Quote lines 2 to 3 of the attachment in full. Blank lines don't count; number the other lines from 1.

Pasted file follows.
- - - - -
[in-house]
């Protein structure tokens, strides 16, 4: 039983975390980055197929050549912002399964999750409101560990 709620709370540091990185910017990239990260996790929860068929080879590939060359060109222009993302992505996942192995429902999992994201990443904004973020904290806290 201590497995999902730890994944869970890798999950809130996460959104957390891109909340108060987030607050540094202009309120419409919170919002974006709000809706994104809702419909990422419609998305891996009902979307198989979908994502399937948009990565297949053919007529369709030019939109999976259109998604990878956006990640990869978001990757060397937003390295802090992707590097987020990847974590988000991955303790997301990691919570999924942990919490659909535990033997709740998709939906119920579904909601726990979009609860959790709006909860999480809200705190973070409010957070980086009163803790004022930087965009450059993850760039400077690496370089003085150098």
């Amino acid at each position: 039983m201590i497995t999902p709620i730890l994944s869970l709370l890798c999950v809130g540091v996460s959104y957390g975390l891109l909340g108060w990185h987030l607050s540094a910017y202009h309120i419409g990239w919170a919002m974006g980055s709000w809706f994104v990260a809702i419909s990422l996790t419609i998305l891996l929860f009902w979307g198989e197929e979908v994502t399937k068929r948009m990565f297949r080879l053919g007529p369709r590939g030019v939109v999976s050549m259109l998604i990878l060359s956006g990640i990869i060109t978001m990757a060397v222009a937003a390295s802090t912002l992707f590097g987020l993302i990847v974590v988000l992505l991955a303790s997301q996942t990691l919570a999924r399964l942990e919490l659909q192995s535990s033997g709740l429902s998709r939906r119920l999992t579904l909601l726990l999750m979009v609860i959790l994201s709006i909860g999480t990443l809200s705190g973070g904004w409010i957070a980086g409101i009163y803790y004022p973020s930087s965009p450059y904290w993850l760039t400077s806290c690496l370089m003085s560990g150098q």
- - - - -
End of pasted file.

């Protein structure tokens, strides 16, 4: 039983975390980055197929050549912002399964999750409101560990 709620709370540091990185910017990239990260996790929860068929080879590939060359060109222009993302992505996942192995429902999992994201990443904004973020904290806290 201590497995999902730890994944869970890798999950809130996460959104957390891109909340108060987030607050540094202009309120419409919170919002974006709000809706994104809702419909990422419609998305891996009902979307198989979908994502399937948009990565297949053919007529369709030019939109999976259109998604990878956006990640990869978001990757060397937003390295802090992707590097987020990847974590988000991955303790997301990691919570999924942990919490659909535990033997709740998709939906119920579904909601726990979009609860959790709006909860999480809200705190973070409010957070980086009163803790004022930087965009450059993850760039400077690496370089003085150098």
């Amino acid at each position: 039983m201590i497995t999902p709620i730890l994944s869970l709370l890798c999950v809130g540091v996460s959104y957390g975390l891109l909340g108060w990185h987030l607050s540094a910017y202009h309120i419409g990239w919170a919002m974006g980055s709000w809706f994104v990260a809702i419909s990422l996790t419609i998305l891996l929860f009902w979307g198989e197929e979908v994502t399937k068929r948009m990565f297949r080879l053919g007529p369709r590939g030019v939109v999976s050549m259109l998604i990878l060359s956006g990640i990869i060109t978001m990757a060397v222009a937003a390295s802090t912002l992707f590097g987020l993302i990847v974590v988000l992505l991955a303790s997301q996942t990691l919570a999924r399964l942990e919490l659909q192995s535990s033997g709740l429902s998709r939906r119920l999992t579904l909601l726990l999750m979009v609860i959790l994201s709006i909860g999480t990443l809200s705190g973070g904004w409010i957070a980086g409101i009163y803790y004022p973020s930087s965009p450059y904290w993850l760039t400077s806290c690496l370089m003085s560990g150098q």